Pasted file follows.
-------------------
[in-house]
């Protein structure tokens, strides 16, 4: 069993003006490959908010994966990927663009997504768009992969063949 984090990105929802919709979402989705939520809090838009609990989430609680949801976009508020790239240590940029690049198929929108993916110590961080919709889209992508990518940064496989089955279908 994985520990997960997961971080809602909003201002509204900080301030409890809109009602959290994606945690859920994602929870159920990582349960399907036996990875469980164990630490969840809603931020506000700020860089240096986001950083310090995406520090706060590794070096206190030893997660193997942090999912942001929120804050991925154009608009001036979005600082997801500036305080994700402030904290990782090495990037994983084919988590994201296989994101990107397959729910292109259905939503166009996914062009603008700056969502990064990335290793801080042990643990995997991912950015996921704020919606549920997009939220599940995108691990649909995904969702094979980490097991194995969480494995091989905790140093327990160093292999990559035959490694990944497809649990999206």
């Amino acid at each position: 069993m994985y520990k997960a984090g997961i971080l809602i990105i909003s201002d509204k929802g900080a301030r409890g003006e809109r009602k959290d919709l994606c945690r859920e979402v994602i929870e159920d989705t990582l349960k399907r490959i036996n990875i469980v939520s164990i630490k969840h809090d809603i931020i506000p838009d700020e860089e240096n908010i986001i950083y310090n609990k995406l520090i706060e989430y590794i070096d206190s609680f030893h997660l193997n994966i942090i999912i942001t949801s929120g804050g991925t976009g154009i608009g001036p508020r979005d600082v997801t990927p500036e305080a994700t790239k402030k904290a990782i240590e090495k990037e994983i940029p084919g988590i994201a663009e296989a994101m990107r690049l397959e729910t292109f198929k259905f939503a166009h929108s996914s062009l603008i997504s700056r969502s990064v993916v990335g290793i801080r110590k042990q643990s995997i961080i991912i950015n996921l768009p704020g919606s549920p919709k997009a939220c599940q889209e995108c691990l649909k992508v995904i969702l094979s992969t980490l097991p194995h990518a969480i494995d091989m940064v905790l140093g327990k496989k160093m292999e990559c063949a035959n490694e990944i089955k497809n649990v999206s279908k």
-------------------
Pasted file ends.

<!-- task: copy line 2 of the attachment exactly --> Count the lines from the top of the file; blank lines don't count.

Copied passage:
């Protein structure tokens, strides 16, 4: 069993003006490959908010994966990927663009997504768009992969063949 984090990105929802919709979402989705939520809090838009609990989430609680949801976009508020790239240590940029690049198929929108993916110590961080919709889209992508990518940064496989089955279908 994985520990997960997961971080809602909003201002509204900080301030409890809109009602959290994606945690859920994602929870159920990582349960399907036996990875469980164990630490969840809603931020506000700020860089240096986001950083310090995406520090706060590794070096206190030893997660193997942090999912942001929120804050991925154009608009001036979005600082997801500036305080994700402030904290990782090495990037994983084919988590994201296989994101990107397959729910292109259905939503166009996914062009603008700056969502990064990335290793801080042990643990995997991912950015996921704020919606549920997009939220599940995108691990649909995904969702094979980490097991194995969480494995091989905790140093327990160093292999990559035959490694990944497809649990999206």